Taoareyou's Favorite Techdirt Posts Of The Week
from the no,-really,-tao-are-you? dept
This week's favorites come from the wonderfully named taoareyou.
While I read almost every post from this blog, the ones that really catch my eye are those involving U.S civil liberties (because I live here, not that I don't take interest in the plight of others). Posts pointing out where government policy and corporate demands are chipping away at our personal freedoms not only expose the erosion of the Constitution in the name of profits and control, but also provide a platform to educate some people about what their rights truly are. That being said, I would like to thank Mike for giving me the opportunity to name my favorite posts from this week.
When Missouri passed a law to ban teachers from having students as friends on social networks, I was disappointed. It meant to me that a significant number of citizens in that state desired to restrict speech for the protection of children despite any evidence that such a restriction would have any effect whatsoever. If a teacher is going to have a secret relationship with a student, they will make a separate account on whatever social networks they want and not be affected at all. The law only prohibited legitimate communications between teachers and students. Giving students additional access to teachers is a good thing. I was pleased to learn the courts blocked the implementation of this law. This gives me hope that such restrictions will not spread to other states or increase in scope (such as a ban on clergy being friends with children in their parishes).
Another topic that troubles me is police arresting people for filming them. Citizens on public property openly recording public employees (really anyone, but especially public employees) are not only within their rights, but their actions can only help police operating within the law. Every video recording made of an arrest could be used as evidence to support an officer if someone were to claim misconduct. I would think an honest officer would be more than happy to be filmed doing their job and doing it well. In fact, such officers have been filmed and they illustrate this point perfectly. Yet there has been a disturbing trend for some law enforcement officers to abuse their authority and to violate the civil rights of citizens by misrepresenting wiretapping and other laws. These are not hidden cameras and the citizens do not conceal the fact that they are openly recording. The major media outlets have been doing video and sound recording on the street for years, often observing law enforcement at the scenes of accidents and crimes. Why is it suddenly a crime for a free citizen to do the same? I was again pleased when I heard an appeals court found the arrest and seizure of property in these cases to be a violation of 1st and 4th amendment rights. I truly hope this is the beginning of the end of this practice.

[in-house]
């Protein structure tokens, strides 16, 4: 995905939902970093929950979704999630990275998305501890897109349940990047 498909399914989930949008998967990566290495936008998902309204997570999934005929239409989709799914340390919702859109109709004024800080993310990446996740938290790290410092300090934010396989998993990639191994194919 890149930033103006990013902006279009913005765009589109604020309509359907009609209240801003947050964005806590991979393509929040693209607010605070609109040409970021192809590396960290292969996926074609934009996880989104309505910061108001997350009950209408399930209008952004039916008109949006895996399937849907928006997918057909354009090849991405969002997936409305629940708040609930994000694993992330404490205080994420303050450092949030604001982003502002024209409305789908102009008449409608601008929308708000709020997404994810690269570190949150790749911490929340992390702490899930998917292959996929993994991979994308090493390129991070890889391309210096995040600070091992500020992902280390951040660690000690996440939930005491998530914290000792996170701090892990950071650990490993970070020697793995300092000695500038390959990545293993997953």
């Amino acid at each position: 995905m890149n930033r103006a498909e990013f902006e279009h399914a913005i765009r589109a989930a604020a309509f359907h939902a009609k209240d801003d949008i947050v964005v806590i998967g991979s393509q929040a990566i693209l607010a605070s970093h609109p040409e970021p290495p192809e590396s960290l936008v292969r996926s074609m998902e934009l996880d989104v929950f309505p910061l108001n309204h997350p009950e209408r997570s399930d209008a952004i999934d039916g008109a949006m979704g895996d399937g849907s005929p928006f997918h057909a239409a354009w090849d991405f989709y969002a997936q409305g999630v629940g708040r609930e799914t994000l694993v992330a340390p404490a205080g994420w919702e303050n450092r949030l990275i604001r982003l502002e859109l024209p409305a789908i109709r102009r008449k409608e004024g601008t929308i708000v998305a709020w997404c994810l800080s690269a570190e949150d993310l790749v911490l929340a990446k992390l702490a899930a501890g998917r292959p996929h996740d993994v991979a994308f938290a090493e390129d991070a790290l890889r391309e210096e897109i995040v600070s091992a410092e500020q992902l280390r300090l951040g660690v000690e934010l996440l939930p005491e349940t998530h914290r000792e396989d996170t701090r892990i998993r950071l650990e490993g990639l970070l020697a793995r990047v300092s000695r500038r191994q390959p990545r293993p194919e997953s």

Finally, a topic I've been following with extreme interest is the ongoing domain seizures by the U.S. government. I'm not a legal expert by any means, which is probably why I cannot fathom how the DOJ can justify these obvious (to me) violations. What saddens me even more is that so many are just rolling over and accepting this without question. The ongoing efforts of Puerto 80 to challenge this police state style activity give me hope that this too will be stopped. If it remains unchecked, there is no reason why they will stop with domains. Could the government take whatever property of yours they want and call it forfeiture, not seizure? Even without charging you with any crimes? That's happening right now.